Now the best part is, I get to tag three victims for the meme :)
Here goes:

Melissa from Hello, Melissa
Guinness Girl from My Mental Buffet
Booklogged from A Reader's Journal


Susan Abraham said...

All sound delicious, Lotus.
And your pictures speak a 1000 words in themselves. They're creative to look at, so alluring and tempting...


Susan in Italy said...

Whoa! That paan just blows me away. I've read about paan and paanwallahs in novels and have been intrigued but never have I SEEN it. Perfumy breath for hours, huh?
Thanks so much for responding to the meme!

Angela in Europe said...

Sounds great! I love food and especially Indian food. I will have to try the sugarcane drink!

Lotus Reads said...

Thank you Susan Living in Malaysia as you do, I'll bet you've tried all these foods, haven't you? And ooops, now that you mention the pictures I remember they haven't been credited to their rightful owners, I'd best get to that right away!

Susan The next time you go to an Indian restaurant in Milano, just ask them where you can paan. Perhaps they'll make it themselves. THanks for tagging me, it was a fun exercise. Now I get to choose three other victims, huh? :)

Angela Hi! I have missed you! I almost wrote you yesterday to ask where you were. I kept checking your blog but it wasn't updated. Will pop along there now.

Saaleha said...

Well the sugarcane juice, I can vouch for. Here we get it in winter, some fresh ginger juiced in with the sugar cane. Delicious.

And the paan, I'm not a fan, but my husband is. As for the other suff, I haven't tried any of them, but they sound delectable.

Dave said...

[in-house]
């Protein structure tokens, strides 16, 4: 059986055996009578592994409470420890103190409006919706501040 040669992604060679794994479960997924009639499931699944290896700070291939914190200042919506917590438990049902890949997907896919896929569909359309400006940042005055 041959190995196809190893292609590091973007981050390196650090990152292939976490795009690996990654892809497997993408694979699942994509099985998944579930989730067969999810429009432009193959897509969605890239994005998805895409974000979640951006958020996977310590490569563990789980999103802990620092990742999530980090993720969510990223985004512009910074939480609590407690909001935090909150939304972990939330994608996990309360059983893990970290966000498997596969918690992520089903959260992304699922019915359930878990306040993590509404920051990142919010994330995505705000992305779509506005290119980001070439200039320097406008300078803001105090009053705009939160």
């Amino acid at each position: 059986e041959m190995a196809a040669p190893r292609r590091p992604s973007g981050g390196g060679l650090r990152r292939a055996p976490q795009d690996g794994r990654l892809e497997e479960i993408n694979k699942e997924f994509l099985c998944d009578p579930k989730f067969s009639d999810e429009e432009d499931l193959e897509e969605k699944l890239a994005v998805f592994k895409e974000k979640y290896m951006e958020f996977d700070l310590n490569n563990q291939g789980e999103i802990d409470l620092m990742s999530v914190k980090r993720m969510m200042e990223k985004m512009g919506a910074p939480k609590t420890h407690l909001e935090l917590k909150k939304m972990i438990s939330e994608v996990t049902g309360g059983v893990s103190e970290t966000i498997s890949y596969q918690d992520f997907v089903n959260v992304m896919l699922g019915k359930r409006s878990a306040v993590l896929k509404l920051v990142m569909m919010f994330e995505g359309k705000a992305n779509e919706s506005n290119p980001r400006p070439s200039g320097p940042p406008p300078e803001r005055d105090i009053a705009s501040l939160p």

Hi Lotus, just a howdy from az to say I'm ok and hope your fine. That drink got any alcohol in it?
Well we all got new blogs while you were gone and by the way I didn’t know you were still posting while on vacation. Nobody can figure out the others blog or how to comment. I’ll blame it on my little brain and blogger. LOL
Well I’m still me always in trouble. LOL Just me and the dog. Have fun you woman of the world you.
Examino Dave

Lotus Reads said...

Hello saaleha Mmmmmm, the ginger sounds like a wonderful addition to the sugarcane juice. Why isn't it a summer drink, I wonder? Is it too warm there?

Hi Dave I tried leaving a comment for you but it wouldn't let me. You're on beta blogging or whatever that is. You should look into it. Thanks for stopping by.

Madhu said...

Mmmm... just came back from the long weekend here in TO and reading your post makes me hungry! I think a close cousin (of sorts) to the sugarcane juice would be tender coconut juice. I have fond memories of the coconut tree climber (yes there is such a profession in India!) climbing the 4 coconut trees and tossing down the young coconuts for the young 'uns waiting eagerly. He would then use a sickle to lop off the top of the coconut and we would get to drink the juice. The ritual didn't stop there, he would then take back the nut deviod of its juice, split it in two and use a piece of the shell to scoop out the tender flesh of the coconut, we would all eagerly use the nut scoop as a spoon, and be all dribbly-happy after savouring the sweetness.

Here's a picture of a young vendor splitting the coconut

Dawn said...

Lotus, looks like it is better....Blogger gets up my nose sometimes!!!!!


J said...

What a fun meme. Maybe Hello Melissa will tag me...if not, maybe I'll do it anyway...but it's going to take some thought. :)

Saaleha said...

actually we get sugarcane throughout the year, but only in winter do they add the ginger. Makes it extra special in my view

Lotus Reads said...